AU Officials Consider Libyan Opposition's Role
August 26, 2011
African Union (AU) representatives are meeting in Ethiopia Friday to consider whether they should recognize Libya's opposition coalition as the country's new government.
The more than 50-member bloc has declined to recognize the opposition Transitional National Council (TNC). But AU commission chairman Jean Ping said Friday that events in Libya had reached a decisive stage over the past few days. He noted that the TNC had entered Tripoli and taken control.
Meanwhile, TNC leader Mahmoud Jibril says the only way his group can succeed is if the international community frees all of the assets frozen during Moammar Gadhafi's reign.
He said Friday that the opposition needs the money in order to pay the salaries of civil servants and maintain services.
Also, French Foreign Ministry spokesman Bernard Valero said Friday the country wanted to see Gadhafi's assets re-distributed to Libyans. France was the first power to recognize the opposition TNC.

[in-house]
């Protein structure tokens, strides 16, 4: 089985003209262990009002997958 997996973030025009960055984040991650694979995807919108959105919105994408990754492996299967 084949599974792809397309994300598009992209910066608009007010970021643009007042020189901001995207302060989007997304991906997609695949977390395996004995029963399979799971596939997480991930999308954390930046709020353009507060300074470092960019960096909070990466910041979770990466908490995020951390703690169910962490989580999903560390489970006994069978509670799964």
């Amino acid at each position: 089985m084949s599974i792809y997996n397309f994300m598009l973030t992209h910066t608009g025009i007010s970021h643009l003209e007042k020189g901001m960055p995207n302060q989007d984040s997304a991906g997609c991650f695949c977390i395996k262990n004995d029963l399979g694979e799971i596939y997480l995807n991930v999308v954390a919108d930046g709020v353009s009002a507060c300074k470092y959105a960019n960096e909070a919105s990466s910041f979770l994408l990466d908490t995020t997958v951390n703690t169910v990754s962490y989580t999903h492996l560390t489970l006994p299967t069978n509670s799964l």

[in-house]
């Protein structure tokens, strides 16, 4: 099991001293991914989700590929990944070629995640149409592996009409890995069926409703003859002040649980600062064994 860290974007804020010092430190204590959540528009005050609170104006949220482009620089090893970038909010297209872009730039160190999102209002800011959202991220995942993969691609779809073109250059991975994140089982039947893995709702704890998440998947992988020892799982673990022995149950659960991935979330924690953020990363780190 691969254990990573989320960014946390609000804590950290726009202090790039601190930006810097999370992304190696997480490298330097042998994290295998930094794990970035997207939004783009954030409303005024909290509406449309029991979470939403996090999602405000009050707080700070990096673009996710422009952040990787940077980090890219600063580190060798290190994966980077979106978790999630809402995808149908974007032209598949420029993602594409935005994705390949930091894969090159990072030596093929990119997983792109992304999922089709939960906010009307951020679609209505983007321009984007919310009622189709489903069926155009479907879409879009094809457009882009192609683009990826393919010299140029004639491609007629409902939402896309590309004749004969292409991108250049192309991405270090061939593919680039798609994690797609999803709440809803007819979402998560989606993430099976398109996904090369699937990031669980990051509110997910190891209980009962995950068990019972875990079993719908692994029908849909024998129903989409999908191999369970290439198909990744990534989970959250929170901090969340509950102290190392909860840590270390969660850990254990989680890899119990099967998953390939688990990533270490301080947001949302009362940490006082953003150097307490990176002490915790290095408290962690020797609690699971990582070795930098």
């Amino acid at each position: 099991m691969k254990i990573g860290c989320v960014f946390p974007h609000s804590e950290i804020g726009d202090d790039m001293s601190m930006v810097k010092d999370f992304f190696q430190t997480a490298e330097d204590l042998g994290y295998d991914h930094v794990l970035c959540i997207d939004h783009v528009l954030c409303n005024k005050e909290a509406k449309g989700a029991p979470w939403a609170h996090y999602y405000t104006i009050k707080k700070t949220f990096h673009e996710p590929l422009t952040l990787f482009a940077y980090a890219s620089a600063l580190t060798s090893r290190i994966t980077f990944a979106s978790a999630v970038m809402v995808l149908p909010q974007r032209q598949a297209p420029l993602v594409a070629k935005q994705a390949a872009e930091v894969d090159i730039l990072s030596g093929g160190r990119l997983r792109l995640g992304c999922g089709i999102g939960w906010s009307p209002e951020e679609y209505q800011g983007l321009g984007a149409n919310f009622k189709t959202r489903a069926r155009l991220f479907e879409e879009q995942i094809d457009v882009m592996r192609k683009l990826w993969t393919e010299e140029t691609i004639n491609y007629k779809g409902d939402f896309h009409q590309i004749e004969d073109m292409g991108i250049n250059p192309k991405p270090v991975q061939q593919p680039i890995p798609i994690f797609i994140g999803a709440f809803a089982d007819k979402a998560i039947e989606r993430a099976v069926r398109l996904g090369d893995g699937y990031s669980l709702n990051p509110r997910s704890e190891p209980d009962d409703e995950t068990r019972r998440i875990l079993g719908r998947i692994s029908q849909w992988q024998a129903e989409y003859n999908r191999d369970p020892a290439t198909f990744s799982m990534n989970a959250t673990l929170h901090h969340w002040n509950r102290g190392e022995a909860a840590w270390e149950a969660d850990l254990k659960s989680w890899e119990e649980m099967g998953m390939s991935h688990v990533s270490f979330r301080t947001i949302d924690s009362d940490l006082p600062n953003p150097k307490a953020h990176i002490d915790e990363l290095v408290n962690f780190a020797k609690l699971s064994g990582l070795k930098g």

On Thursday, the United States said it soon will release $1.5 billion in frozen Libyan assets to the country's opposition-run council for urgent humanitarian aid.
The U.N. Security Council approved the funds' release after the United States and South Africa reached a deal, designating where the funds would go. Earlier, South Africa had expressed hesitation about releasing the funds, concerned they might end up in the wrong hands.
In a separate development Friday, the Amnesty International rights group said it had uncovered evidence indicating that pro-Gadhafi forces had killed "numerous detainees" at two military camps in Tripoli this week.
The rights group said detainees who managed to escape had described how government forces used live ammunition and grenades on captives. The group urged Gadhafi loyalists to immediately stop the killings.
Some information for this report was provided by AFP and Reuters.
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